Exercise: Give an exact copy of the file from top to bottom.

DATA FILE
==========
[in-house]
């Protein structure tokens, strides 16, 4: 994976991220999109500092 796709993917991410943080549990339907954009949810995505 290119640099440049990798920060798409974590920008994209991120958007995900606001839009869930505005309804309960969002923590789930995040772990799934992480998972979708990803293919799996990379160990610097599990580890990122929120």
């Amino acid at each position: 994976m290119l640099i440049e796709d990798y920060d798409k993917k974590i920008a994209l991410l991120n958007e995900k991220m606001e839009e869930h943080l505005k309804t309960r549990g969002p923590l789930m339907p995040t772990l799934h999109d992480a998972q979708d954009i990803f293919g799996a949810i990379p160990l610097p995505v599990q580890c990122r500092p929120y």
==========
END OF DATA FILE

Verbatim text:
[in-house]
């Protein structure tokens, strides 16, 4: 994976991220999109500092 796709993917991410943080549990339907954009949810995505 290119640099440049990798920060798409974590920008994209991120958007995900606001839009869930505005309804309960969002923590789930995040772990799934992480998972979708990803293919799996990379160990610097599990580890990122929120």
């Amino acid at each position: 994976m290119l640099i440049e796709d990798y920060d798409k993917k974590i920008a994209l991410l991120n958007e995900k991220m606001e839009e869930h943080l505005k309804t309960r549990g969002p923590l789930m339907p995040t772990l799934h999109d992480a998972q979708d954009i990803f293919g799996a949810i990379p160990l610097p995505v599990q580890c990122r500092p929120y």